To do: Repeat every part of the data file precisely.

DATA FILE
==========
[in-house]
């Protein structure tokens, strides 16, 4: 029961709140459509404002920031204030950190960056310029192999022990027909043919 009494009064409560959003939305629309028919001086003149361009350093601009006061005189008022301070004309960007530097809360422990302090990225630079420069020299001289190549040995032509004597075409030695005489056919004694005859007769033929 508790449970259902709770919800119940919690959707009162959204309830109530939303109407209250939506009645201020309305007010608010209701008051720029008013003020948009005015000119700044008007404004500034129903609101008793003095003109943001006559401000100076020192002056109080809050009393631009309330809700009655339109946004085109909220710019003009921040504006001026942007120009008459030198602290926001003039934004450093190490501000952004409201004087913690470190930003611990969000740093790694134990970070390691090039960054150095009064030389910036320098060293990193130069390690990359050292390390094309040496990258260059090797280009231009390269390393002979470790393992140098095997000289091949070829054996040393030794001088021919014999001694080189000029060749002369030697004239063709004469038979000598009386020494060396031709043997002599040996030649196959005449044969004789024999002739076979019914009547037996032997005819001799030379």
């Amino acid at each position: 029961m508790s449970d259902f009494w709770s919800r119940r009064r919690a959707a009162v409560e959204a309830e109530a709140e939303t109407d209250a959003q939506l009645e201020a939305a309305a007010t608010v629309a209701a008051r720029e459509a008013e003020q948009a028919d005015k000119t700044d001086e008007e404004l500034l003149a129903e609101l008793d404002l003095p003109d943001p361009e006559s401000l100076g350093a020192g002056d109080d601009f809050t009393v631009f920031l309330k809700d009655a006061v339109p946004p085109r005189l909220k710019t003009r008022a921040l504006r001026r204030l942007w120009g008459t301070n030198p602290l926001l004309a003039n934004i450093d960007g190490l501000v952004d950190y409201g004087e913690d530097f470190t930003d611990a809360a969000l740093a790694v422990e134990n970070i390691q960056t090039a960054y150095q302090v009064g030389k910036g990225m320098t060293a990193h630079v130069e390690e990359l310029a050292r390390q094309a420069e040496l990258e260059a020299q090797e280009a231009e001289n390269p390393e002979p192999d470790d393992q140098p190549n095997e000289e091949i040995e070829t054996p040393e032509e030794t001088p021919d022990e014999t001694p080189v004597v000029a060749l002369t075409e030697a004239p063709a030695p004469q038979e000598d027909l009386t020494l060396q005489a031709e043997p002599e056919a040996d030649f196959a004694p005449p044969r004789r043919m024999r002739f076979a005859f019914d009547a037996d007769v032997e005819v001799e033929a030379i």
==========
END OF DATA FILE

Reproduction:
[in-house]
């Protein structure tokens, strides 16, 4: 029961709140459509404002920031204030950190960056310029192999022990027909043919 009494009064409560959003939305629309028919001086003149361009350093601009006061005189008022301070004309960007530097809360422990302090990225630079420069020299001289190549040995032509004597075409030695005489056919004694005859007769033929 508790449970259902709770919800119940919690959707009162959204309830109530939303109407209250939506009645201020309305007010608010209701008051720029008013003020948009005015000119700044008007404004500034129903609101008793003095003109943001006559401000100076020192002056109080809050009393631009309330809700009655339109946004085109909220710019003009921040504006001026942007120009008459030198602290926001003039934004450093190490501000952004409201004087913690470190930003611990969000740093790694134990970070390691090039960054150095009064030389910036320098060293990193130069390690990359050292390390094309040496990258260059090797280009231009390269390393002979470790393992140098095997000289091949070829054996040393030794001088021919014999001694080189000029060749002369030697004239063709004469038979000598009386020494060396031709043997002599040996030649196959005449044969004789024999002739076979019914009547037996032997005819001799030379």
């Amino acid at each position: 029961m508790s449970d259902f009494w709770s919800r119940r009064r919690a959707a009162v409560e959204a309830e109530a709140e939303t109407d209250a959003q939506l009645e201020a939305a309305a007010t608010v629309a209701a008051r720029e459509a008013e003020q948009a028919d005015k000119t700044d001086e008007e404004l500034l003149a129903e609101l008793d404002l003095p003109d943001p361009e006559s401000l100076g350093a020192g002056d109080d601009f809050t009393v631009f920031l309330k809700d009655a006061v339109p946004p085109r005189l909220k710019t003009r008022a921040l504006r001026r204030l942007w120009g008459t301070n030198p602290l926001l004309a003039n934004i450093d960007g190490l501000v952004d950190y409201g004087e913690d530097f470190t930003d611990a809360a969000l740093a790694v422990e134990n970070i390691q960056t090039a960054y150095q302090v009064g030389k910036g990225m320098t060293a990193h630079v130069e390690e990359l310029a050292r390390q094309a420069e040496l990258e260059a020299q090797e280009a231009e001289n390269p390393e002979p192999d470790d393992q140098p190549n095997e000289e091949i040995e070829t054996p040393e032509e030794t001088p021919d022990e014999t001694p080189v004597v000029a060749l002369t075409e030697a004239p063709a030695p004469q038979e000598d027909l009386t020494l060396q005489a031709e043997p002599e056919a040996d030649f196959a004694p005449p044969r004789r043919m024999r002739f076979a005859f019914d009547a037996d007769v032997e005819v001799e033929a030379i």